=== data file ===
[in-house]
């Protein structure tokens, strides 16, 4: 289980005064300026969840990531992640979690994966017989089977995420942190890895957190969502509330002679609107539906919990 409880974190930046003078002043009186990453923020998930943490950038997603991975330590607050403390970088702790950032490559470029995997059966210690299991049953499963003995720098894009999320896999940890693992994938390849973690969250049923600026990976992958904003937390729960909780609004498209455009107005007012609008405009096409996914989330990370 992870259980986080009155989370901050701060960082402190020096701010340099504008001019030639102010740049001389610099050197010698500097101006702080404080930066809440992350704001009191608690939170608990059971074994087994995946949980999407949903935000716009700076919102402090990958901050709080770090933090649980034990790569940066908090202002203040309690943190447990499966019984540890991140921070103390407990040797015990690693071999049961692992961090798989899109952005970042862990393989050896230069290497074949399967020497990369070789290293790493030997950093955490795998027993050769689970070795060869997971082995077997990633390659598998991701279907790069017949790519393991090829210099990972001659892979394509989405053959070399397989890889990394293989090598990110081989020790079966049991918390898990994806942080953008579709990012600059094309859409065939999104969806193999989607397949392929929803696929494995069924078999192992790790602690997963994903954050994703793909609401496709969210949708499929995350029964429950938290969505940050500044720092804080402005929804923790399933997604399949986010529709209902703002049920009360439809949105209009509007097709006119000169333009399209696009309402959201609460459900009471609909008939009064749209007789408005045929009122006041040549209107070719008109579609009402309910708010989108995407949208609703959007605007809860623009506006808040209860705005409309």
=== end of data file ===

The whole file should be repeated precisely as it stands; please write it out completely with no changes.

[in-house]
């Protein structure tokens, strides 16, 4: 289980005064300026969840990531992640979690994966017989089977995420942190890895957190969502509330002679609107539906919990 409880974190930046003078002043009186990453923020998930943490950038997603991975330590607050403390970088702790950032490559470029995997059966210690299991049953499963003995720098894009999320896999940890693992994938390849973690969250049923600026990976992958904003937390729960909780609004498209455009107005007012609008405009096409996914989330990370 992870259980986080009155989370901050701060960082402190020096701010340099504008001019030639102010740049001389610099050197010698500097101006702080404080930066809440992350704001009191608690939170608990059971074994087994995946949980999407949903935000716009700076919102402090990958901050709080770090933090649980034990790569940066908090202002203040309690943190447990499966019984540890991140921070103390407990040797015990690693071999049961692992961090798989899109952005970042862990393989050896230069290497074949399967020497990369070789290293790493030997950093955490795998027993050769689970070795060869997971082995077997990633390659598998991701279907790069017949790519393991090829210099990972001659892979394509989405053959070399397989890889990394293989090598990110081989020790079966049991918390898990994806942080953008579709990012600059094309859409065939999104969806193999989607397949392929929803696929494995069924078999192992790790602690997963994903954050994703793909609401496709969210949708499929995350029964429950938290969505940050500044720092804080402005929804923790399933997604399949986010529709209902703002049920009360439809949105209009509007097709006119000169333009399209696009309402959201609460459900009471609909008939009064749209007789408005045929009122006041040549209107070719008109579609009402309910708010989108995407949208609703959007605007809860623009506006808040209860705005409309």